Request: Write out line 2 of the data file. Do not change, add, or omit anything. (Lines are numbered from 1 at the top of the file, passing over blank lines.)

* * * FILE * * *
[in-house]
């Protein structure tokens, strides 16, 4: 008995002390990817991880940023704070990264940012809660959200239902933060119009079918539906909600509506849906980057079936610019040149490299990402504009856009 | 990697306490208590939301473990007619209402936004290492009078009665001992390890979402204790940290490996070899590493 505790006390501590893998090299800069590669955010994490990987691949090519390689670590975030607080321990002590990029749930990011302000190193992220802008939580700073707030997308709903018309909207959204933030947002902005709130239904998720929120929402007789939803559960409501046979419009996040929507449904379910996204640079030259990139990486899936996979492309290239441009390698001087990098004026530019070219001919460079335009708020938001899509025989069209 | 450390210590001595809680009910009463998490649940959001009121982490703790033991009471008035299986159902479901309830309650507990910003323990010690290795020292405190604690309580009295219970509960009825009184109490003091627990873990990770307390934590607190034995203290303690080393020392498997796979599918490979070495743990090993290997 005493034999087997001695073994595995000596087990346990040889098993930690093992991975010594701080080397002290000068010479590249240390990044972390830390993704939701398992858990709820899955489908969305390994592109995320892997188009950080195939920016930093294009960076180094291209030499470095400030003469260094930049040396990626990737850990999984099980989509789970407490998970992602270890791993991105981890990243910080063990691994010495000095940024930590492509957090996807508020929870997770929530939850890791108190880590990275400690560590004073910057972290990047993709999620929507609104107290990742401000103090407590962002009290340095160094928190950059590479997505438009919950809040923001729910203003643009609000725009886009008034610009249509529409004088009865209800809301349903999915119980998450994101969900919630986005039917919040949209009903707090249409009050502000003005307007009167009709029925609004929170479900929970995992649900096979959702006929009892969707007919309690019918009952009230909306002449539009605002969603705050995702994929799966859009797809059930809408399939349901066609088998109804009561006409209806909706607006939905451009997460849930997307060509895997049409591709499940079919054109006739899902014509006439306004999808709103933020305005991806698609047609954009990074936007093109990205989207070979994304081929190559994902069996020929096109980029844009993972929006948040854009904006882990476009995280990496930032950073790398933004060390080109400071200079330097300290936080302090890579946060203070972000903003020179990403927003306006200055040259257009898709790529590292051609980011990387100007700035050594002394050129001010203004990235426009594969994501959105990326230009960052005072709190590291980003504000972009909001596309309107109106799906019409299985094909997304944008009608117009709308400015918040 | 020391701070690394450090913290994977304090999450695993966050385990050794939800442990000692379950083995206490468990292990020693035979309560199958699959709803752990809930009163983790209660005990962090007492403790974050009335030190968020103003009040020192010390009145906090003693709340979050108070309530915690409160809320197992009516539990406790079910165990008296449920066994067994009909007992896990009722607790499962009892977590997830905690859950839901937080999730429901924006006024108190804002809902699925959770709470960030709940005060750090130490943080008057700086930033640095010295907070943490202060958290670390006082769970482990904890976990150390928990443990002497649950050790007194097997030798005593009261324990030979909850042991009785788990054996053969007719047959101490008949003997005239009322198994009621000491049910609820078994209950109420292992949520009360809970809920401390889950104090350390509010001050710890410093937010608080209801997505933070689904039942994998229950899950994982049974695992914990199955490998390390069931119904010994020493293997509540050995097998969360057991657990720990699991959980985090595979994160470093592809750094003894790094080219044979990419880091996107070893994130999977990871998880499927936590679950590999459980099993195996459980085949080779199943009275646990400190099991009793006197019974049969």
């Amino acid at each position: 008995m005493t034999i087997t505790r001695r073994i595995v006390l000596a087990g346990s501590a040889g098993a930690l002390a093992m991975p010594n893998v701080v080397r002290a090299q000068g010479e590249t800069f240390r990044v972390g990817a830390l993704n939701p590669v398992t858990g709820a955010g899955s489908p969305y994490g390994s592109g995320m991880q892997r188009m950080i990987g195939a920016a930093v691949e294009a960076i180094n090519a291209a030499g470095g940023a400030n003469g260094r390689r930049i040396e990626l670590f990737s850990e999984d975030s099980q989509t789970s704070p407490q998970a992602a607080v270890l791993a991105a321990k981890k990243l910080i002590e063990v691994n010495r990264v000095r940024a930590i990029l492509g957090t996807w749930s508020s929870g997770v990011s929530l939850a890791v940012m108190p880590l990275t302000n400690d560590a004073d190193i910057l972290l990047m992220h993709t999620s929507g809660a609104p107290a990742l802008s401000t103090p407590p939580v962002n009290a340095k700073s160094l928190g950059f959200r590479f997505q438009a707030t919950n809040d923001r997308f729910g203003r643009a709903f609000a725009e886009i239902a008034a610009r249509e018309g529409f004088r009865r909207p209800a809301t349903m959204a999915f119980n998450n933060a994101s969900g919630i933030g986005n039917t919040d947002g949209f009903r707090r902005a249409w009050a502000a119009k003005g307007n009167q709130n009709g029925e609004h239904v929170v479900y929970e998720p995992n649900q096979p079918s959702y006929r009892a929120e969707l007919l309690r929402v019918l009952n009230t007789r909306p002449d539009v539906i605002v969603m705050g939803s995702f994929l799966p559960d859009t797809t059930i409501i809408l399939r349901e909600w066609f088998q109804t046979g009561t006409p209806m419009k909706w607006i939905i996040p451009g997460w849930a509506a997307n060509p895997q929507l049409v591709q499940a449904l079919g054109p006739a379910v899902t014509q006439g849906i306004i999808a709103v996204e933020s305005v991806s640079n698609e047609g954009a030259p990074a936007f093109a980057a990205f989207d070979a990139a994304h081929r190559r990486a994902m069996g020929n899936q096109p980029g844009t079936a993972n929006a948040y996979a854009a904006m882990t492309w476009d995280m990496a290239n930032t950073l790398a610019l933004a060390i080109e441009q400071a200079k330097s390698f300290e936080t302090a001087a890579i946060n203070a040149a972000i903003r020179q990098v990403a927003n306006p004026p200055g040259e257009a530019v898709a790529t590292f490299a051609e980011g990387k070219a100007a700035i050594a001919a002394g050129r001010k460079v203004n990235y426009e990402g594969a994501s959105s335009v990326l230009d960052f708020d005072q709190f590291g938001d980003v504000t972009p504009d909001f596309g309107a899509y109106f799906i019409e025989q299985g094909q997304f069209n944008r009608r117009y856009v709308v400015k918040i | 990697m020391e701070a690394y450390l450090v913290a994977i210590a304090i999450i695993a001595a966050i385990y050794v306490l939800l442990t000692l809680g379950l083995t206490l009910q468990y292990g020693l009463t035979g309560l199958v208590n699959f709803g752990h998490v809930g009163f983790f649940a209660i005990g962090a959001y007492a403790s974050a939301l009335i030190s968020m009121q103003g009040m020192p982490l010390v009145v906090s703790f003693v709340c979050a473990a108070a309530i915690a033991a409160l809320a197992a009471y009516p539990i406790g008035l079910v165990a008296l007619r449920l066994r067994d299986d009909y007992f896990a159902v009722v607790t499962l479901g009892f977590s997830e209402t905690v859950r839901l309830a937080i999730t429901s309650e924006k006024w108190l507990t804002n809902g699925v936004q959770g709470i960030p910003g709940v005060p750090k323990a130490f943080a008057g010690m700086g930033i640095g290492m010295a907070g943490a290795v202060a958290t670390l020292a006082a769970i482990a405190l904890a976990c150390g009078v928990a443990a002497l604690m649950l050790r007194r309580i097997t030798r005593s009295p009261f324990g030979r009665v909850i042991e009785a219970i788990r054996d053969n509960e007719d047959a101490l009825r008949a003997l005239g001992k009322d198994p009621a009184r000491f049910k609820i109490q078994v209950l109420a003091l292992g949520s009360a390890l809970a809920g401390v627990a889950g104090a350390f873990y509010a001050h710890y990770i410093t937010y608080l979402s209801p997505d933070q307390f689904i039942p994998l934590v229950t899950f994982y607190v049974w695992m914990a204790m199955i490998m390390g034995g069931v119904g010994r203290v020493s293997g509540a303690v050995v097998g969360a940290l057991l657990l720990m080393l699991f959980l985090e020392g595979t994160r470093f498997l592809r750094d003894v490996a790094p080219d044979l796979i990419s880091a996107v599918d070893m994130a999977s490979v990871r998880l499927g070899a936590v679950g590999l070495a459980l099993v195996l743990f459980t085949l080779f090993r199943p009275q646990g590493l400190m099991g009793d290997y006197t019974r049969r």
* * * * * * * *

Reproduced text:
């Protein structure tokens, strides 16, 4: 008995002390990817991880940023704070990264940012809660959200239902933060119009079918539906909600509506849906980057079936610019040149490299990402504009856009 | 990697306490208590939301473990007619209402936004290492009078009665001992390890979402204790940290490996070899590493 505790006390501590893998090299800069590669955010994490990987691949090519390689670590975030607080321990002590990029749930990011302000190193992220802008939580700073707030997308709903018309909207959204933030947002902005709130239904998720929120929402007789939803559960409501046979419009996040929507449904379910996204640079030259990139990486899936996979492309290239441009390698001087990098004026530019070219001919460079335009708020938001899509025989069209 | 450390210590001595809680009910009463998490649940959001009121982490703790033991009471008035299986159902479901309830309650507990910003323990010690290795020292405190604690309580009295219970509960009825009184109490003091627990873990990770307390934590607190034995203290303690080393020392498997796979599918490979070495743990090993290997 005493034999087997001695073994595995000596087990346990040889098993930690093992991975010594701080080397002290000068010479590249240390990044972390830390993704939701398992858990709820899955489908969305390994592109995320892997188009950080195939920016930093294009960076180094291209030499470095400030003469260094930049040396990626990737850990999984099980989509789970407490998970992602270890791993991105981890990243910080063990691994010495000095940024930590492509957090996807508020929870997770929530939850890791108190880590990275400690560590004073910057972290990047993709999620929507609104107290990742401000103090407590962002009290340095160094928190950059590479997505438009919950809040923001729910203003643009609000725009886009008034610009249509529409004088009865209800809301349903999915119980998450994101969900919630986005039917919040949209009903707090249409009050502000003005307007009167009709029925609004929170479900929970995992649900096979959702006929009892969707007919309690019918009952009230909306002449539009605002969603705050995702994929799966859009797809059930809408399939349901066609088998109804009561006409209806909706607006939905451009997460849930997307060509895997049409591709499940079919054109006739899902014509006439306004999808709103933020305005991806698609047609954009990074936007093109990205989207070979994304081929190559994902069996020929096109980029844009993972929006948040854009904006882990476009995280990496930032950073790398933004060390080109400071200079330097300290936080302090890579946060203070972000903003020179990403927003306006200055040259257009898709790529590292051609980011990387100007700035050594002394050129001010203004990235426009594969994501959105990326230009960052005072709190590291980003504000972009909001596309309107109106799906019409299985094909997304944008009608117009709308400015918040 | 020391701070690394450090913290994977304090999450695993966050385990050794939800442990000692379950083995206490468990292990020693035979309560199958699959709803752990809930009163983790209660005990962090007492403790974050009335030190968020103003009040020192010390009145906090003693709340979050108070309530915690409160809320197992009516539990406790079910165990008296449920066994067994009909007992896990009722607790499962009892977590997830905690859950839901937080999730429901924006006024108190804002809902699925959770709470960030709940005060750090130490943080008057700086930033640095010295907070943490202060958290670390006082769970482990904890976990150390928990443990002497649950050790007194097997030798005593009261324990030979909850042991009785788990054996053969007719047959101490008949003997005239009322198994009621000491049910609820078994209950109420292992949520009360809970809920401390889950104090350390509010001050710890410093937010608080209801997505933070689904039942994998229950899950994982049974695992914990199955490998390390069931119904010994020493293997509540050995097998969360057991657990720990699991959980985090595979994160470093592809750094003894790094080219044979990419880091996107070893994130999977990871998880499927936590679950590999459980099993195996459980085949080779199943009275646990400190099991009793006197019974049969």